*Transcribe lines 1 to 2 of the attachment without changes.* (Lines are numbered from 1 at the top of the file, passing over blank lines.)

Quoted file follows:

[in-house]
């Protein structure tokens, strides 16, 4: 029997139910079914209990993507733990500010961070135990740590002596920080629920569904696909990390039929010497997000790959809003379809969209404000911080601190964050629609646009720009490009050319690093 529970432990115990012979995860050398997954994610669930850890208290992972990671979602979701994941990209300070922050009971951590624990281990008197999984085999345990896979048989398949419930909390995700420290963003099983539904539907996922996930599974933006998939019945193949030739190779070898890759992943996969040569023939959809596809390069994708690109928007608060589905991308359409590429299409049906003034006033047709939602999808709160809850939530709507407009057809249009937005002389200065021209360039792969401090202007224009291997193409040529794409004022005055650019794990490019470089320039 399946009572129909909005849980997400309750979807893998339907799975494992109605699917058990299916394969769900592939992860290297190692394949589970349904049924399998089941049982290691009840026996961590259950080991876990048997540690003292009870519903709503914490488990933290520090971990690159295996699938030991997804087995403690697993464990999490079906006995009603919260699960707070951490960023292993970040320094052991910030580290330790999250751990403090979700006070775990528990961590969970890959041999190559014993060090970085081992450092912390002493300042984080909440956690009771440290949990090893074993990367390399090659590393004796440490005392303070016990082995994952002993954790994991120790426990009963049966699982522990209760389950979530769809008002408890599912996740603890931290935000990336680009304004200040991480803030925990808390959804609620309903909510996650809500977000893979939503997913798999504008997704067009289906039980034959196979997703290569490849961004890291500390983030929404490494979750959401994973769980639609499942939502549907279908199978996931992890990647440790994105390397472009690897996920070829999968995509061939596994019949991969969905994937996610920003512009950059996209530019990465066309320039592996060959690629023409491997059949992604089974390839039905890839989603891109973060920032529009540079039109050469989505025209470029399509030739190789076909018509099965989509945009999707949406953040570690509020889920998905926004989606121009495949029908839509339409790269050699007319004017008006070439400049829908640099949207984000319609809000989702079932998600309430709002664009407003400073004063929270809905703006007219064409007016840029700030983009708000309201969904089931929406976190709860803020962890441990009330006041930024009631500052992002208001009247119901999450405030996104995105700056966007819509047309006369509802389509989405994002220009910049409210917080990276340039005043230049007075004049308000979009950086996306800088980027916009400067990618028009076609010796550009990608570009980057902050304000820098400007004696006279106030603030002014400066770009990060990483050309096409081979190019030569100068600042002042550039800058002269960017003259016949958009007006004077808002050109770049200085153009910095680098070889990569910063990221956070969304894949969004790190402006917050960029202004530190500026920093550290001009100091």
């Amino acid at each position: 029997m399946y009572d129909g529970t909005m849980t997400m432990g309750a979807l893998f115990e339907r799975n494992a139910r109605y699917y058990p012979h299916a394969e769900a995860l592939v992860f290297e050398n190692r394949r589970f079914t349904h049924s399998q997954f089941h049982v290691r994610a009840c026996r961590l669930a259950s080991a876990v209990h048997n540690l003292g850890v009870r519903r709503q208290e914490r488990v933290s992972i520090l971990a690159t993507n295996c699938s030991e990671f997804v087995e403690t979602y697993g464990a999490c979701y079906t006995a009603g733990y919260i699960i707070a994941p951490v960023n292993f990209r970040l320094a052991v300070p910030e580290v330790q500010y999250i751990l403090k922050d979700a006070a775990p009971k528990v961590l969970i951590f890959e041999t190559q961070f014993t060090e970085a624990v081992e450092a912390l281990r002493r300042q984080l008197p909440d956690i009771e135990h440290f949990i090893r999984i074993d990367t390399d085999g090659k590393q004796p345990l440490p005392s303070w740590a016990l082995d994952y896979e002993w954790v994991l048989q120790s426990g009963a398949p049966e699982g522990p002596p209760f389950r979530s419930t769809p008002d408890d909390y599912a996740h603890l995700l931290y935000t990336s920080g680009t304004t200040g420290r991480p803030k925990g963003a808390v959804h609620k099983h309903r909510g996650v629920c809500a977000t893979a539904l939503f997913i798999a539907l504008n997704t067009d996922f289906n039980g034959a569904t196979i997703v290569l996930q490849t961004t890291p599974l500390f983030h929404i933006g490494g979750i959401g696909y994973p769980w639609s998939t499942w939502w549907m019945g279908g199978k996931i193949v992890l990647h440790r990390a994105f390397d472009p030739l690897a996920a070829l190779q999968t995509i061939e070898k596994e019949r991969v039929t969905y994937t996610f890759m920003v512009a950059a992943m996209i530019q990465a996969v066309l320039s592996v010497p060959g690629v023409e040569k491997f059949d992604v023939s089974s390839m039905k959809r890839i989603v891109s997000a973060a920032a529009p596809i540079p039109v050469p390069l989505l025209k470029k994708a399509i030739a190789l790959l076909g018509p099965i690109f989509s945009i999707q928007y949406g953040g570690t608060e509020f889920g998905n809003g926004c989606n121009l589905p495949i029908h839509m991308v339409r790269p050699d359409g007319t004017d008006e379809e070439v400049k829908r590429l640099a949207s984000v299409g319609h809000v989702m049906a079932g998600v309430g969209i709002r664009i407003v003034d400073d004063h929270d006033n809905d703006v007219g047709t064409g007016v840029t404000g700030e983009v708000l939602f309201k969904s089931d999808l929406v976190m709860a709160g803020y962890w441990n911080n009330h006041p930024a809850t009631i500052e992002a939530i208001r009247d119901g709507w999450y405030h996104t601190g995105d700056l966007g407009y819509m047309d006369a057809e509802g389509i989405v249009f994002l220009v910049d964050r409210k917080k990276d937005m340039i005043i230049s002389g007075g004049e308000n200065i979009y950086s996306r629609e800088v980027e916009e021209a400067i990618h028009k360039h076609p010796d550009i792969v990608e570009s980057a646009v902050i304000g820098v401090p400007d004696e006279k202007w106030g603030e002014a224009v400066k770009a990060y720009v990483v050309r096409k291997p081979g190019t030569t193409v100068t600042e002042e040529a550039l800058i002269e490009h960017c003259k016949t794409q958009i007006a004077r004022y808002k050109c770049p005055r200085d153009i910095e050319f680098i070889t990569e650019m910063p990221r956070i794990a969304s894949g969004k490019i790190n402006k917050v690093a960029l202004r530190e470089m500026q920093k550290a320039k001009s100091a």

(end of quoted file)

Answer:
[in-house]
């Protein structure tokens, strides 16, 4: 029997139910079914209990993507733990500010961070135990740590002596920080629920569904696909990390039929010497997000790959809003379809969209404000911080601190964050629609646009720009490009050319690093 529970432990115990012979995860050398997954994610669930850890208290992972990671979602979701994941990209300070922050009971951590624990281990008197999984085999345990896979048989398949419930909390995700420290963003099983539904539907996922996930599974933006998939019945193949030739190779070898890759992943996969040569023939959809596809390069994708690109928007608060589905991308359409590429299409049906003034006033047709939602999808709160809850939530709507407009057809249009937005002389200065021209360039792969401090202007224009291997193409040529794409004022005055650019794990490019470089320039 399946009572129909909005849980997400309750979807893998339907799975494992109605699917058990299916394969769900592939992860290297190692394949589970349904049924399998089941049982290691009840026996961590259950080991876990048997540690003292009870519903709503914490488990933290520090971990690159295996699938030991997804087995403690697993464990999490079906006995009603919260699960707070951490960023292993970040320094052991910030580290330790999250751990403090979700006070775990528990961590969970890959041999190559014993060090970085081992450092912390002493300042984080909440956690009771440290949990090893074993990367390399090659590393004796440490005392303070016990082995994952002993954790994991120790426990009963049966699982522990209760389950979530769809008002408890599912996740603890931290935000990336680009304004200040991480803030925990808390959804609620309903909510996650809500977000893979939503997913798999504008997704067009289906039980034959196979997703290569490849961004890291500390983030929404490494979750959401994973769980639609499942939502549907279908199978996931992890990647440790994105390397472009690897996920070829999968995509061939596994019949991969969905994937996610920003512009950059996209530019990465066309320039592996060959690629023409491997059949992604089974390839039905890839989603891109973060920032529009540079039109050469989505025209470029399509030739190789076909018509099965989509945009999707949406953040570690509020889920998905926004989606121009495949029908839509339409790269050699007319004017008006070439400049829908640099949207984000319609809000989702079932998600309430709002664009407003400073004063929270809905703006007219064409007016840029700030983009708000309201969904089931929406976190709860803020962890441990009330006041930024009631500052992002208001009247119901999450405030996104995105700056966007819509047309006369509802389509989405994002220009910049409210917080990276340039005043230049007075004049308000979009950086996306800088980027916009400067990618028009076609010796550009990608570009980057902050304000820098400007004696006279106030603030002014400066770009990060990483050309096409081979190019030569100068600042002042550039800058002269960017003259016949958009007006004077808002050109770049200085153009910095680098070889990569910063990221956070969304894949969004790190402006917050960029202004530190500026920093550290001009100091």